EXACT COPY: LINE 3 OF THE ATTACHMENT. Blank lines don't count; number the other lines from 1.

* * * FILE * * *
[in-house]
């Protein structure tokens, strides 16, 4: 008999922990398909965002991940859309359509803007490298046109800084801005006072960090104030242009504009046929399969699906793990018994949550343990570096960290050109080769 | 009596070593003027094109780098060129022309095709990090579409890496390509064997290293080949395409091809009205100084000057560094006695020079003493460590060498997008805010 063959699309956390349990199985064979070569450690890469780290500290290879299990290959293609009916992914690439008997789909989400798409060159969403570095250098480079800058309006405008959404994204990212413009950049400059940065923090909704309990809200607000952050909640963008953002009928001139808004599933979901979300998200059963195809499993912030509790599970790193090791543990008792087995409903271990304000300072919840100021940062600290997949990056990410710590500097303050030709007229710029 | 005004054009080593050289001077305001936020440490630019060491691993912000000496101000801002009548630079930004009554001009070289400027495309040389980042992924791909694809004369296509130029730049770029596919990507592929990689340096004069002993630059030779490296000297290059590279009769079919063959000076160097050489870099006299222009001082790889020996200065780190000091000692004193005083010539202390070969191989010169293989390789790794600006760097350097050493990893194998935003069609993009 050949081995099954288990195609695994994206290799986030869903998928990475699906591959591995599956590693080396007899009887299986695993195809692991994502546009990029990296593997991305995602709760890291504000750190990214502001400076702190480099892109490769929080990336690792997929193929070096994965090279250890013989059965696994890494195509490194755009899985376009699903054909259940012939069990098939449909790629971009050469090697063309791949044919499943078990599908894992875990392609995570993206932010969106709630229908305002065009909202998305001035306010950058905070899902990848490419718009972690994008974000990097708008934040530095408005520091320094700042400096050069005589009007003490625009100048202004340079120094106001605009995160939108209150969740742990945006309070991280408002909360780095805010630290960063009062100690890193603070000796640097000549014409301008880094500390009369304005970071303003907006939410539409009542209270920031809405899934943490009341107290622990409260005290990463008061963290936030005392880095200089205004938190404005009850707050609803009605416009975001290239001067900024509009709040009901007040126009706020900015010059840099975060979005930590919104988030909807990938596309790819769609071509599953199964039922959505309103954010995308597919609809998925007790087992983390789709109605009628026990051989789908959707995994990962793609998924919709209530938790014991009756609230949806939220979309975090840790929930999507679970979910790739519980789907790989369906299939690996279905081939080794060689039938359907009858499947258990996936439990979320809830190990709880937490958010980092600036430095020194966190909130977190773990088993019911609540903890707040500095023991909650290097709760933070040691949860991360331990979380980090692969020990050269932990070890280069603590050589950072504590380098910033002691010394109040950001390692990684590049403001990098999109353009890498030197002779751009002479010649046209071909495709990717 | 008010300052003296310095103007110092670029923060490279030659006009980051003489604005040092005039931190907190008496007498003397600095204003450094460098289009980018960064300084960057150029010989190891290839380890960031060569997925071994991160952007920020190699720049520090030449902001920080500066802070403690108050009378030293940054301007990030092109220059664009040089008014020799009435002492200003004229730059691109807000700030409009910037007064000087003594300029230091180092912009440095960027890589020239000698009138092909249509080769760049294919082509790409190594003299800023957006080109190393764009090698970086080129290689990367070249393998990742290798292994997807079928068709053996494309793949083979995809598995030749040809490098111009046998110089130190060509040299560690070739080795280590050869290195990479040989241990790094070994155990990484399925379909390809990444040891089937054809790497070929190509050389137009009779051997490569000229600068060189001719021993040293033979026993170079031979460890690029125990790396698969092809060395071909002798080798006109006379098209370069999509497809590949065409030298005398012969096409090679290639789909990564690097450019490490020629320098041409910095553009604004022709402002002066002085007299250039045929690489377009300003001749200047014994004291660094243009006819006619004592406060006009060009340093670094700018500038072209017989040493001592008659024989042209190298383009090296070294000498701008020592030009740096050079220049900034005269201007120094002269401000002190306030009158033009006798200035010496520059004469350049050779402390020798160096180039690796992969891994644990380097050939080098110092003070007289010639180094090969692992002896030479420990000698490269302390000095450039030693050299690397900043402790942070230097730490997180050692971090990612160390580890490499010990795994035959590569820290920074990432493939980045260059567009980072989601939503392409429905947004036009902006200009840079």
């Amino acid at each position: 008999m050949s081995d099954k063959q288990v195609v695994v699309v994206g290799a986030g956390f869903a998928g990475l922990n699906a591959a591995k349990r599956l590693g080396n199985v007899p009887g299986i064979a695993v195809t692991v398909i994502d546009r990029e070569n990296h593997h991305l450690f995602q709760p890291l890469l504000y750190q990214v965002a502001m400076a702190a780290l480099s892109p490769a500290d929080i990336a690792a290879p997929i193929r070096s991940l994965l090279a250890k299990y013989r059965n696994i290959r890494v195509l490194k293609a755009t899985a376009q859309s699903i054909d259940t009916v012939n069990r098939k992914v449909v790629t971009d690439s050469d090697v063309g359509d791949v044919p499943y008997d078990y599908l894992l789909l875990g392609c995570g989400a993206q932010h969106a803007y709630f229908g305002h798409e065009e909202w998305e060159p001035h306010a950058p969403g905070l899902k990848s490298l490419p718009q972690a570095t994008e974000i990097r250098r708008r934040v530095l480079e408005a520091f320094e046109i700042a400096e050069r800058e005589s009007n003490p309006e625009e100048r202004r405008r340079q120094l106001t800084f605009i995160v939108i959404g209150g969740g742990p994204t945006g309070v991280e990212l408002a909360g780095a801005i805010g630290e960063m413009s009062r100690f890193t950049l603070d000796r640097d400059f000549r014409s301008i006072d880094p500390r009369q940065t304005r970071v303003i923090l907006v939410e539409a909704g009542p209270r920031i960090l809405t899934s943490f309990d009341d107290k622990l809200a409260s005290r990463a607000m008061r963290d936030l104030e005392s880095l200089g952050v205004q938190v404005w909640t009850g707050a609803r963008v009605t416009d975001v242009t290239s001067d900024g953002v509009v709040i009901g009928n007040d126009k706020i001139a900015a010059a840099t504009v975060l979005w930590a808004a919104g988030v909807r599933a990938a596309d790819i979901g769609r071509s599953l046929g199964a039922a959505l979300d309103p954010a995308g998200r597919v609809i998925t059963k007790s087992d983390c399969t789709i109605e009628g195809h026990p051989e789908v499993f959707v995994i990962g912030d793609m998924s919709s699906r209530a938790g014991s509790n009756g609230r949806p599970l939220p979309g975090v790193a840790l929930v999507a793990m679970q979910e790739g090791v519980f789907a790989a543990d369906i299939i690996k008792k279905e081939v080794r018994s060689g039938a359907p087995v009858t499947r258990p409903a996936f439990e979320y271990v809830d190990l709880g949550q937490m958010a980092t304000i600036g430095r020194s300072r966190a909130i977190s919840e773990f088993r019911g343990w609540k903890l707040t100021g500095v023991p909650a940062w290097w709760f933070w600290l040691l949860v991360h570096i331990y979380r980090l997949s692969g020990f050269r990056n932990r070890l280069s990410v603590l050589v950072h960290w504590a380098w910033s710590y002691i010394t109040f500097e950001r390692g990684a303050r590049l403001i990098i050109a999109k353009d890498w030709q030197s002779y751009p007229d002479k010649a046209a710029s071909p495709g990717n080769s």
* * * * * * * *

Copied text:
């Amino acid at each position: 008999m050949s081995d099954k063959q288990v195609v695994v699309v994206g290799a986030g956390f869903a998928g990475l922990n699906a591959a591995k349990r599956l590693g080396n199985v007899p009887g299986i064979a695993v195809t692991v398909i994502d546009r990029e070569n990296h593997h991305l450690f995602q709760p890291l890469l504000y750190q990214v965002a502001m400076a702190a780290l480099s892109p490769a500290d929080i990336a690792a290879p997929i193929r070096s991940l994965l090279a250890k299990y013989r059965n696994i290959r890494v195509l490194k293609a755009t899985a376009q859309s699903i054909d259940t009916v012939n069990r098939k992914v449909v790629t971009d690439s050469d090697v063309g359509d791949v044919p499943y008997d078990y599908l894992l789909l875990g392609c995570g989400a993206q932010h969106a803007y709630f229908g305002h798409e065009e909202w998305e060159p001035h306010a950058p969403g905070l899902k990848s490298l490419p718009q972690a570095t994008e974000i990097r250098r708008r934040v530095l480079e408005a520091f320094e046109i700042a400096e050069r800058e005589s009007n003490p309006e625009e100048r202004r405008r340079q120094l106001t800084f605009i995160v939108i959404g209150g969740g742990p994204t945006g309070v991280e990212l408002a909360g780095a801005i805010g630290e960063m413009s009062r100690f890193t950049l603070d000796r640097d400059f000549r014409s301008i006072d880094p500390r009369q940065t304005r970071v303003i923090l907006v939410e539409a909704g009542p209270r920031i960090l809405t899934s943490f309990d009341d107290k622990l809200a409260s005290r990463a607000m008061r963290d936030l104030e005392s880095l200089g952050v205004q938190v404005w909640t009850g707050a609803r963008v009605t416009d975001v242009t290239s001067d900024g953002v509009v709040i009901g009928n007040d126009k706020i001139a900015a010059a840099t504009v975060l979005w930590a808004a919104g988030v909807r599933a990938a596309d790819i979901g769609r071509s599953l046929g199964a039922a959505l979300d309103p954010a995308g998200r597919v609809i998925t059963k007790s087992d983390c399969t789709i109605e009628g195809h026990p051989e789908v499993f959707v995994i990962g912030d793609m998924s919709s699906r209530a938790g014991s509790n009756g609230r949806p599970l939220p979309g975090v790193a840790l929930v999507a793990m679970q979910e790739g090791v519980f789907a790989a543990d369906i299939i690996k008792k279905e081939v080794r018994s060689g039938a359907p087995v009858t499947r258990p409903a996936f439990e979320y271990v809830d190990l709880g949550q937490m958010a980092t304000i600036g430095r020194s300072r966190a909130i977190s919840e773990f088993r019911g343990w609540k903890l707040t100021g500095v023991p909650a940062w290097w709760f933070w600290l040691l949860v991360h570096i331990y979380r980090l997949s692969g020990f050269r990056n932990r070890l280069s990410v603590l050589v950072h960290w504590a380098w910033s710590y002691i010394t109040f500097e950001r390692g990684a303050r590049l403001i990098i050109a999109k353009d890498w030709q030197s002779y751009p007229d002479k010649a046209a710029s071909p495709g990717n080769s």